Why Don't We Call It 'Woodchuck Day'?
Every year, on the second day of February, a beloved American tradition is widely observed. For some this is the practice of watching the 1993 Harold Ramis film Groundhog Day, in which Bill Murray portrays a meteorologist who must endure a seemingly endless repetition of the titular holiday. Others choose to observe the holiday itself, (“February 2 observed traditionally as a day that indicates six more weeks of winter if sunny or an early spring if cloudy”) rather than the movie.
Although this ritual, which typically centers on the observation of the behavior of the Marmota monax when it observes (or neglects to observe) its own shadow, has been traced back to the first half of the 19th century, our earliest known use of Groundhog Day comes in the early 1850s.
The 2d of February is known to our natives of the mountain by the not very euphonious name of ground-hog day. It is believed, by them, to be a certain index of the weather for the first six weeks.
—Lebanon Courier and Semi-Weekly Report (Lebanon, PA), 13 Feb. 1852
While it is unclear what name was given to February 2nd prior to this point the holiday appears to have been well-established by the time it began being referred to as Groundhog Day, as many of the early citations of this use indicate that El Día de la Marmota was widely known.
To-day, of all other days, from time immemorial, is rendered “famousest of all,” from its peculiar name, “groundhog’s day.” It is said that upon the second day of February, the ground-hogs come from their burrows, and, seeing no shadows of themselves, remain out—a sure sign of a commencement of pleasant weather.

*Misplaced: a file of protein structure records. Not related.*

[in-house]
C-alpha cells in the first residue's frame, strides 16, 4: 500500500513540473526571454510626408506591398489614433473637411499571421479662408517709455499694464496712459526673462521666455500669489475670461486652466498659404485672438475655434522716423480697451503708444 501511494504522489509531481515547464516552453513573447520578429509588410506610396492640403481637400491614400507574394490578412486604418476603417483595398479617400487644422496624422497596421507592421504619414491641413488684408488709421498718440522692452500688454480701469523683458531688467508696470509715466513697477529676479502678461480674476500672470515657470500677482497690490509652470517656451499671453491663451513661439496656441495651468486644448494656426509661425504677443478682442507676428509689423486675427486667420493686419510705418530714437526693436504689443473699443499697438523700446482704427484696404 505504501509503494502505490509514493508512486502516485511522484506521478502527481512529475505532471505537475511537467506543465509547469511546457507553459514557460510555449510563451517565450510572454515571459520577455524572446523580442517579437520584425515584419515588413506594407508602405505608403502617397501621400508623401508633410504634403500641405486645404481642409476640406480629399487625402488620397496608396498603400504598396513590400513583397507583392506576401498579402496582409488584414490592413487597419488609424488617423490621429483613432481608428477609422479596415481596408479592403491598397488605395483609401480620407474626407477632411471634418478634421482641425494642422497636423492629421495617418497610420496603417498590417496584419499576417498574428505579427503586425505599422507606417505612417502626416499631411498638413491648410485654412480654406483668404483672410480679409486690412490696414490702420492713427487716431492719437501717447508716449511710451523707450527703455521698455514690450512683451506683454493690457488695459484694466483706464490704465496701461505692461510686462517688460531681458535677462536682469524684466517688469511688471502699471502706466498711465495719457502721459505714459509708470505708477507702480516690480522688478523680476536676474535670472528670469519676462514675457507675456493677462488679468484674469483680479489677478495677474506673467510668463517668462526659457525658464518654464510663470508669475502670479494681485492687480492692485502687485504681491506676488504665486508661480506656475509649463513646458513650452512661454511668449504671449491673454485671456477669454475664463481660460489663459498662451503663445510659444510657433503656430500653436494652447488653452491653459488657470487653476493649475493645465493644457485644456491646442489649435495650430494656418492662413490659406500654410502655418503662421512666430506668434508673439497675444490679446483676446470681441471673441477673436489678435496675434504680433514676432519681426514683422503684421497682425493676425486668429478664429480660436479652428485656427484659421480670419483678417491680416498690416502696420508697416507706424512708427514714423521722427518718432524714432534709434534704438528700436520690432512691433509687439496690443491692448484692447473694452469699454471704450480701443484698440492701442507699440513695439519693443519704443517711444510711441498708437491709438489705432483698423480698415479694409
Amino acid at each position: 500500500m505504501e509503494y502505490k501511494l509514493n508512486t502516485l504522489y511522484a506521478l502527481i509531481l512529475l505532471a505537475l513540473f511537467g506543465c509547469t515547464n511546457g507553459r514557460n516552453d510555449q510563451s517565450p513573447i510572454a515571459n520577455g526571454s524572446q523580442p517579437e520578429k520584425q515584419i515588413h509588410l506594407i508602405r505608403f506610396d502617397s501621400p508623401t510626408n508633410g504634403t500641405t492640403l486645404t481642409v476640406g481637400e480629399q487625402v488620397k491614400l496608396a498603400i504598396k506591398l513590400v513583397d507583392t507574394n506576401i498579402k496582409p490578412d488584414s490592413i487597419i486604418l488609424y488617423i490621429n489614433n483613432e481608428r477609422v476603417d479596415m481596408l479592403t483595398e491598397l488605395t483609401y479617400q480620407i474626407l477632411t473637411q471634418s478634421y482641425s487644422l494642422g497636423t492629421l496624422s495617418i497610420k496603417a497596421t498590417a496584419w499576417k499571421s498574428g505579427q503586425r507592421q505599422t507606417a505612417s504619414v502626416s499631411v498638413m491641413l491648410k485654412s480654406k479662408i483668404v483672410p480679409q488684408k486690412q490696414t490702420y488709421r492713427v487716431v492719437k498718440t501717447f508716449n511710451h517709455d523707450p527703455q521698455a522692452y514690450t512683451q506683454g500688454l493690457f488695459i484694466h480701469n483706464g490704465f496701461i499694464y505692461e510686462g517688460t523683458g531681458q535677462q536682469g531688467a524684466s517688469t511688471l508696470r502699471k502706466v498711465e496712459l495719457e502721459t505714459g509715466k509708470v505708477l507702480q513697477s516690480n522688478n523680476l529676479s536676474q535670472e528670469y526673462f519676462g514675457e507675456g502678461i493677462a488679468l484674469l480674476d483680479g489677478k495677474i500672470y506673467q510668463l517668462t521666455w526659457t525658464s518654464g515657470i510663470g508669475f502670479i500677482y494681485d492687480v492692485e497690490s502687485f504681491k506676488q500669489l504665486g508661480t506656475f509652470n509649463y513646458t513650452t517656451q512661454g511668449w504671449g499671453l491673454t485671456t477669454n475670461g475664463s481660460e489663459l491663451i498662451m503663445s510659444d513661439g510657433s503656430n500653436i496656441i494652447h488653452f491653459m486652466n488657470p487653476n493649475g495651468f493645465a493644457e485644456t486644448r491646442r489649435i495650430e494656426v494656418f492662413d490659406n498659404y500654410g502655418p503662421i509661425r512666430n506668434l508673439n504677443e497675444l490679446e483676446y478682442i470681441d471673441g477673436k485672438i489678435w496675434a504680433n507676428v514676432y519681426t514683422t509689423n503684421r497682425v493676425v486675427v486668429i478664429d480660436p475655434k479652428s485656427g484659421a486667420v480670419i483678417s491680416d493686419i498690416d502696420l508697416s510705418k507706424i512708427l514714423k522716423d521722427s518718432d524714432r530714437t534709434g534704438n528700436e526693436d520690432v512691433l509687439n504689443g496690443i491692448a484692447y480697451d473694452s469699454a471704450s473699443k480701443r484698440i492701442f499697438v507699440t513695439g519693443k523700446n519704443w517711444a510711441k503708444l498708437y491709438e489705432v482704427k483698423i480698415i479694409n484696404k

—Daily Scioto Gazette (Chillicothe, OH), 2 Feb. 1854
There must be something in “ground-hog day” after all. This, as everybody knows, occurs on the 2d of February.
—Porter’s Spirit of the Times (New York City, NY), 19 Mar. 1859
Ground Hog Day.—February 2d was the celebrated “ground hog day,” which according to legal, fixes the question of an early or late Spring. The story goes that on that day the ground—or, as the Yankees call it, woodchuck—leaves his winter quarter and sallies forth to sniff the air.
—Wilkes’ Spirit of the Times (New York City, NY), 31 May 1862
The fair-minded readers among you will doubtless have felt stirring of outrage on the part of the woodchuck; why should the groundhog receive all the fame and glory, when woodchuck is a perfectly acceptable variant? Why doesn’t anyone celebrate Woodchuck Day? Well, people used to, but it never quite caught on the same way.
According to Monday last—‘woodchuck day,’ the weather prophets predict a freezing term for six weeks.
—The Fremont Weekly Journal (Fremont, OH), 6 Feb. 1863
So if you on occasion feel as though your life has become a version of the cinematic Groundhog Day, and would like to avoid the dreariness of reliving the same February 2nd over and over again, you may begin by attempting to bring back this little-used name for the day on which we excitedly gather round to watch a rodential meteorologist.